January 2008 Archives

Check Mii Updatez.

In another SURPRISE! move by Nintendo, I received a Wii email about a Check Mii Out Channel update late last night. The information letter must be a rolling release, because Kotaku still hasn't reported on it. I downloaded it right away, as I'm still moderately amused by the CMOC. <-- Initials provided for additional hipness.

Besides, one of updated features allows browsing of the Top 500 Miis (rather than merely the Top 50), which means increased access to Miis like this one:

Although I'm sure Nintendo will yank that Mii soon enough. Yank it hard.

The list of upgrades is mostly ease-of-use stuff, including the long awaited "Show My Damn Miis Without Having To Memorize Stupid Codes" feature.

I don't know what is up with Nintendo that they can just sneak these out without any advance discussion. People were complaining about the Check Mii Out Channel's eccentricities as soon as it showed up, and now Nintendo quietly fixes some of the biggest issues. Sony and Microsoft would have spent the last two months talking about the fixes, polling about the fixes, beta-testing the fixes, press-releasing the fixes, issuing the fixes, and then thanking themselves profusely over the fixes.

Not that most of that is a good thing; the Sony/Microsoft marketing machine(s) chief concern is to barter phony goodwill for rabid fanboy loyalty. But still, at least it seems like they listen. In comparison, Nintendo's marketing arm seems to reside somewhere in the clouds, atop the summit of an unreachable mountain, with statements coming forth only when absolutely necessary, and many questions are just simply forbidden to ask. (When will Wii get storage space/SD card access? Why separate Friend Codes for console and games? Why can't we get a decent console Pokemon game? Why not a Virtual Console Channel option for organizing downloaded games? When are we getting that DS demo channel? Why isn't there a system-level screenshot function? Why did Nintendo farm out Nintendo Power when at the top of their game? Why does Galaxy have such pathetic interaction with Wii system features? Why aren't more Wii games taking advantage of the DS?)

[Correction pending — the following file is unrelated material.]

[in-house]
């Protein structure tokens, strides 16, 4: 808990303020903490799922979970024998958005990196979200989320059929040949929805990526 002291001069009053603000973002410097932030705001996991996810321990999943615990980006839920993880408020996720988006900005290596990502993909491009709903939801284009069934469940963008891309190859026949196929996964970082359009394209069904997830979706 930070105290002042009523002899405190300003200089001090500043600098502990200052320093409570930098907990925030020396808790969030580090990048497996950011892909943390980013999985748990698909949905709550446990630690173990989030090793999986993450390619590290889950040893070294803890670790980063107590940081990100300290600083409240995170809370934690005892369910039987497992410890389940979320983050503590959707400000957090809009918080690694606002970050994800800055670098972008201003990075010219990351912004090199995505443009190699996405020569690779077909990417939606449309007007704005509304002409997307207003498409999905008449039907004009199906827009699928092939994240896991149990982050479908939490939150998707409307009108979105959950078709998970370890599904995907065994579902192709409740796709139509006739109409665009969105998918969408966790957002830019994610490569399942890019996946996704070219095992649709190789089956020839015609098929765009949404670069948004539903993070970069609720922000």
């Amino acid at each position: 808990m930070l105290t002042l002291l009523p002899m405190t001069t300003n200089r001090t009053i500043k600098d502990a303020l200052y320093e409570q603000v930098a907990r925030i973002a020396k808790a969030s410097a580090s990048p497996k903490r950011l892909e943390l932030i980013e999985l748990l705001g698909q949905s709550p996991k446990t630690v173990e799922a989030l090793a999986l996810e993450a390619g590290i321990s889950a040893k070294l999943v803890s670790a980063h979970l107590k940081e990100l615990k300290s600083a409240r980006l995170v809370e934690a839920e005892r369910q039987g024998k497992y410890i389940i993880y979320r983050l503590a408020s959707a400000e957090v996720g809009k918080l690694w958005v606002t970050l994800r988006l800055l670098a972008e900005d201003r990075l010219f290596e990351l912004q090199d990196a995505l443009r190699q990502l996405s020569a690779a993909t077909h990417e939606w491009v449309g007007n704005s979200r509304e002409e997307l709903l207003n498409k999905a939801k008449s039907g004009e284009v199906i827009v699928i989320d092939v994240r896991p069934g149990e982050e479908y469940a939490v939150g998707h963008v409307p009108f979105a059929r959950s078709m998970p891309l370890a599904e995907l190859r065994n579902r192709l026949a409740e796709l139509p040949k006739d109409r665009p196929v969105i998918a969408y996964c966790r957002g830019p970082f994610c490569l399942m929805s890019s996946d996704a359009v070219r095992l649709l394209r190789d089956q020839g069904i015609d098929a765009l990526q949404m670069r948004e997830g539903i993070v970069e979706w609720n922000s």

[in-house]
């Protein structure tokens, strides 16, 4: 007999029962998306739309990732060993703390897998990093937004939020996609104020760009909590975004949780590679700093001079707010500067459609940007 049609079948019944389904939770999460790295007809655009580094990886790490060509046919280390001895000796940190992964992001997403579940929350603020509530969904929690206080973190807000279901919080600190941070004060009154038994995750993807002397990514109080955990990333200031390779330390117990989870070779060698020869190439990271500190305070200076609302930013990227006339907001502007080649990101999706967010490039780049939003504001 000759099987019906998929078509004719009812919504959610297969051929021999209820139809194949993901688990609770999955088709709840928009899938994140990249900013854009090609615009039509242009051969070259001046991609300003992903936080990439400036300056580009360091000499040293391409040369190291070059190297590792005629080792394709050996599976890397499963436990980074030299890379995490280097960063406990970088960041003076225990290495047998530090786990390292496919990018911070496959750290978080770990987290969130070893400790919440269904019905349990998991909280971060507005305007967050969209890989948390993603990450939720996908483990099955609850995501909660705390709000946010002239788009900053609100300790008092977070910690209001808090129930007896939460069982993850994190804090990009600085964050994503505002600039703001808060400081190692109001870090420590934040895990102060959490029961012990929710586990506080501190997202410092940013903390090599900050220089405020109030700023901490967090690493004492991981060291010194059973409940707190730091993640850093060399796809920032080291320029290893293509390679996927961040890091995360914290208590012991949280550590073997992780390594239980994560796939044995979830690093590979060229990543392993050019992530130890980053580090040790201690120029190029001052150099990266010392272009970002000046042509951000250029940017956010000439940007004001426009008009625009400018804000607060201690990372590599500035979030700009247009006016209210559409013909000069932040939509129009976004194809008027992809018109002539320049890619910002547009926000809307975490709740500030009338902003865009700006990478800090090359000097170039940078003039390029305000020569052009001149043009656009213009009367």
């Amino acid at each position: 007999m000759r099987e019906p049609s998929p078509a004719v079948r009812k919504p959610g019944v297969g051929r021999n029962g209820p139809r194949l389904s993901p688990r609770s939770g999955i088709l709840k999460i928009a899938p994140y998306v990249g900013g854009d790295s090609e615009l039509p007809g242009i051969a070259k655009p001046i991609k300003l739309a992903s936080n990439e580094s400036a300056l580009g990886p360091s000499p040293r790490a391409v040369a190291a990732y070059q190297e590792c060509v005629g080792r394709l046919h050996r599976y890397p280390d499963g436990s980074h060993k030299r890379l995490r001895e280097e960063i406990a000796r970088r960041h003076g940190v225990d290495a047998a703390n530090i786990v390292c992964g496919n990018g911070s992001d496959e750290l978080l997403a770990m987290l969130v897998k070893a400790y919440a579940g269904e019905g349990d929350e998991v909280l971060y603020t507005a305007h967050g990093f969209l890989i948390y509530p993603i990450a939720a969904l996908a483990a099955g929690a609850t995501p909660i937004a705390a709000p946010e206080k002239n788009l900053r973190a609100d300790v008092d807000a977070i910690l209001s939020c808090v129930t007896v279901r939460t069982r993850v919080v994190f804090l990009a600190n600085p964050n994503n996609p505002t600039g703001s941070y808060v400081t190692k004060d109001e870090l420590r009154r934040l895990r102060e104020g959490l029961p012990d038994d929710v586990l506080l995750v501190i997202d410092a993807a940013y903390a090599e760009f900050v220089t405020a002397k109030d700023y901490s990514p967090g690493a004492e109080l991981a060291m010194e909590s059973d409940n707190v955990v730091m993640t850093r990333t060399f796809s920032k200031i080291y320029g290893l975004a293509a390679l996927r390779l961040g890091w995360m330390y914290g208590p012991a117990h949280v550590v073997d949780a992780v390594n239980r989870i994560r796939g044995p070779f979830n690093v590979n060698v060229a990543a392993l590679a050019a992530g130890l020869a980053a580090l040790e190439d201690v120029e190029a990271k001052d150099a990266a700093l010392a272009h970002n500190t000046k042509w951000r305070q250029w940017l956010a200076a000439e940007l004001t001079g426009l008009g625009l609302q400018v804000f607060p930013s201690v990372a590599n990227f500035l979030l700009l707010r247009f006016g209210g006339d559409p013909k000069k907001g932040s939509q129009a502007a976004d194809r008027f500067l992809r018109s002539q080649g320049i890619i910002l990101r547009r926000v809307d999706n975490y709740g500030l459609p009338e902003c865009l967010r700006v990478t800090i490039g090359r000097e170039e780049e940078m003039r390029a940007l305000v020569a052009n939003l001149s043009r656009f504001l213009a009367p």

The First Ever DS Abbreviation Awards!

One of the bizarre little sub-trends in DS games over the past three+ years is the practice of giving a game a subtitle that uses the initials "D. S." Sometimes it makes sense, as in 2005's Advance Wars: Dual Strike. You know, like, maybe you can attack twice. Most of them, however, are just plain terrible... nonsensical phrases that have nothing to do with the game. Somebody, somewhere, probably deep in marketing, decided that inventing a fruity "D. S." subtitle would magically increase sales.

So now, fourhman.com is proud to present

First the runner-ups, then the TOP FOUR FINISHERS!

Nominated But Not Too Awful
Ranging from smart-and-subtle to blatantly buffoonish, these games just weren't horrible enough to land a prize.
Castlevania: Dawn of Sorrow (2005, Konami)
Dig Dug: Digging Strike (2005, Namco)
Mr. Driller: Drill Spirits (2004, Namco)
Ninja Gaiden: Dragon Sword (2008, Tecmo)
Tenchu: Dark Secret (2006, From Software)

Third Place for Awful

Resident Evil: Deadly Silence (2006, Capcom)
The thing about this game is that it is a remake of the original PS1 Resident Evil that we all ignored until RE2 came out and was awesome. Although classic-era Resident Evil is nothing if not cheesy, "Deadly Silence" is beyond the pale.

Second Place for Awful

Super Black Bass: Dynamic Shot (2007, Starfish)
OK, this is completely unfair because this game will likely never see a US release, so the "Dynamic Shot" thing could just be a generous translation. Still, hellish wicked box art, eh? Al Borland in a turtleneck about to get crushed by his avalanching boat trailer!?

Might as well mention Zettai Zetsumei Dangerous Jiisan DS: Dangerous Sensation (2006, Kids Station), another Japanese release with a potentially awful subtitle. Maybe even class-actionable.

First Place for Awful

Fullmetal Alchemist: Dual Sympathy (2006, Bandai)
I don't think "Dual Sympathy" makes any sense, even by anime standards.

GRAND PRIZE for Most Awful Use of D and S in Game Title!

Guilty Gear: Dust Strikers (2006, Majesco)
I'll admit that I don't know beans about the Guilty Gear franchise, but I am willing to bet that striking dust doesn't figure in to it at all. This is the ultimate abuse of initials.

Honorable Mention
Commando: Steel Disaster (unreleased, Lexicon) - For mixing up the proper order.
Trauma Center: Under the Knife (2005, Atlus) - For naming the lead character Dr. Derek Stiles.
Hotel Dusk: Room 215 (2007, Nintendo) - I suspect that the name "Dusk" was chosen as a DS soundalike. In Japan, the game was called "Wish Room." Same goes for Pokemon Dash (2005, Nintendo.)

Games That We Can't Believe DIDN'T Use A DS Subtitle